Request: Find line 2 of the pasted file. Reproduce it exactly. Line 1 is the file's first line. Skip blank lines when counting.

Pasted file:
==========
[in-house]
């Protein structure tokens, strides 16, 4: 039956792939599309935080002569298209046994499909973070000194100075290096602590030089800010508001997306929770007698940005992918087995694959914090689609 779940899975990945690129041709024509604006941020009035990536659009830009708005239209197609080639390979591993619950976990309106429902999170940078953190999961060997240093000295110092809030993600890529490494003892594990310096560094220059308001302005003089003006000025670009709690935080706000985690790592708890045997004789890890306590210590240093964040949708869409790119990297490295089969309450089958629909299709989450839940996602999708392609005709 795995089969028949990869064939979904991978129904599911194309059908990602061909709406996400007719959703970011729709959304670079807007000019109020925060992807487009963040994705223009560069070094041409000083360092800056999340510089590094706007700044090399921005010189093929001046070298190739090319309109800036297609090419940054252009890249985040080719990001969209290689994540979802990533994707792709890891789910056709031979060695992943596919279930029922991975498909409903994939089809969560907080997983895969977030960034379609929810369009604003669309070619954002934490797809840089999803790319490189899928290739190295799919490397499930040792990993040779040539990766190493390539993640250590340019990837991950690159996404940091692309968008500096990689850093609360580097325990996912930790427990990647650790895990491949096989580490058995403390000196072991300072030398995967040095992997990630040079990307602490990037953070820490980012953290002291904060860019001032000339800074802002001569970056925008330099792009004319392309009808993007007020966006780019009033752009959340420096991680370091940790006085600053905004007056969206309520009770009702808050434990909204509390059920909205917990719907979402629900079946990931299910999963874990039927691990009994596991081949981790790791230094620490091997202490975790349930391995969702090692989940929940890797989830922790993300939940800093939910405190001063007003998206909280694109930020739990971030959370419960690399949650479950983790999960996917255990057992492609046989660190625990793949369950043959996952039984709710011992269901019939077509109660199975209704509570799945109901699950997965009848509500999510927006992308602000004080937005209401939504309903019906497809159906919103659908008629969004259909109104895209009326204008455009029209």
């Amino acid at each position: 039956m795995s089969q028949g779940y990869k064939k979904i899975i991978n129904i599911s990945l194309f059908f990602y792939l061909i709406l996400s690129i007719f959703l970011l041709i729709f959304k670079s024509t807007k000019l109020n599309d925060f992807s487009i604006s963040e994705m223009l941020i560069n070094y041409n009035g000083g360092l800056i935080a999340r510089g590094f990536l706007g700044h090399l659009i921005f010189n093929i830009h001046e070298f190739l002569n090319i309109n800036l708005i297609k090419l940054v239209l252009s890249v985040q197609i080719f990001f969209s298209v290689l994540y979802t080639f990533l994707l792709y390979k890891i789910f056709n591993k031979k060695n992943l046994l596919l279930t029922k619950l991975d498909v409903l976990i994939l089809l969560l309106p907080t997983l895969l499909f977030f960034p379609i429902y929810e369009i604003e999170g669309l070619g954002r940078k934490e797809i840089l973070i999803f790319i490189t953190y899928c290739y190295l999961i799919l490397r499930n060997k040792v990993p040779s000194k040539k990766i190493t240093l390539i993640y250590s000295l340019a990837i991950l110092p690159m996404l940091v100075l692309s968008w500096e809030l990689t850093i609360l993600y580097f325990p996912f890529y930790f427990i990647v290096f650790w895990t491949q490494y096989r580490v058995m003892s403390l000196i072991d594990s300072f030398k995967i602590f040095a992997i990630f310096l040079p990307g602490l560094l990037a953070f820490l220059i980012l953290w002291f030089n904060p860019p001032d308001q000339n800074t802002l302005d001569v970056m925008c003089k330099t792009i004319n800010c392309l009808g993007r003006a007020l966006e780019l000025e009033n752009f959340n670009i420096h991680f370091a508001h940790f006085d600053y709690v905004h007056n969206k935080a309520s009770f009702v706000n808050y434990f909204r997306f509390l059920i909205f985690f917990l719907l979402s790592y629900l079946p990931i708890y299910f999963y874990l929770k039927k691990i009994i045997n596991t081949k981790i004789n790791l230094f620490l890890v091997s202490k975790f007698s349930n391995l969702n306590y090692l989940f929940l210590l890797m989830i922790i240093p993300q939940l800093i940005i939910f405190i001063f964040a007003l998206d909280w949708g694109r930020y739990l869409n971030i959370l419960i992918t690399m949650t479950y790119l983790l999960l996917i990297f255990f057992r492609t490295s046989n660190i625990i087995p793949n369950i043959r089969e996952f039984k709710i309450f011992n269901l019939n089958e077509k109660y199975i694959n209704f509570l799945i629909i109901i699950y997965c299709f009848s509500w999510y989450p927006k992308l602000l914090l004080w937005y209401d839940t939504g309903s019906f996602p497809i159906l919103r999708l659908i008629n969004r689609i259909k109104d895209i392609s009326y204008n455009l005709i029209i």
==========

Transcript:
């Protein structure tokens, strides 16, 4: 039956792939599309935080002569298209046994499909973070000194100075290096602590030089800010508001997306929770007698940005992918087995694959914090689609 779940899975990945690129041709024509604006941020009035990536659009830009708005239209197609080639390979591993619950976990309106429902999170940078953190999961060997240093000295110092809030993600890529490494003892594990310096560094220059308001302005003089003006000025670009709690935080706000985690790592708890045997004789890890306590210590240093964040949708869409790119990297490295089969309450089958629909299709989450839940996602999708392609005709 795995089969028949990869064939979904991978129904599911194309059908990602061909709406996400007719959703970011729709959304670079807007000019109020925060992807487009963040994705223009560069070094041409000083360092800056999340510089590094706007700044090399921005010189093929001046070298190739090319309109800036297609090419940054252009890249985040080719990001969209290689994540979802990533994707792709890891789910056709031979060695992943596919279930029922991975498909409903994939089809969560907080997983895969977030960034379609929810369009604003669309070619954002934490797809840089999803790319490189899928290739190295799919490397499930040792990993040779040539990766190493390539993640250590340019990837991950690159996404940091692309968008500096990689850093609360580097325990996912930790427990990647650790895990491949096989580490058995403390000196072991300072030398995967040095992997990630040079990307602490990037953070820490980012953290002291904060860019001032000339800074802002001569970056925008330099792009004319392309009808993007007020966006780019009033752009959340420096991680370091940790006085600053905004007056969206309520009770009702808050434990909204509390059920909205917990719907979402629900079946990931299910999963874990039927691990009994596991081949981790790791230094620490091997202490975790349930391995969702090692989940929940890797989830922790993300939940800093939910405190001063007003998206909280694109930020739990971030959370419960690399949650479950983790999960996917255990057992492609046989660190625990793949369950043959996952039984709710011992269901019939077509109660199975209704509570799945109901699950997965009848509500999510927006992308602000004080937005209401939504309903019906497809159906919103659908008629969004259909109104895209009326204008455009029209």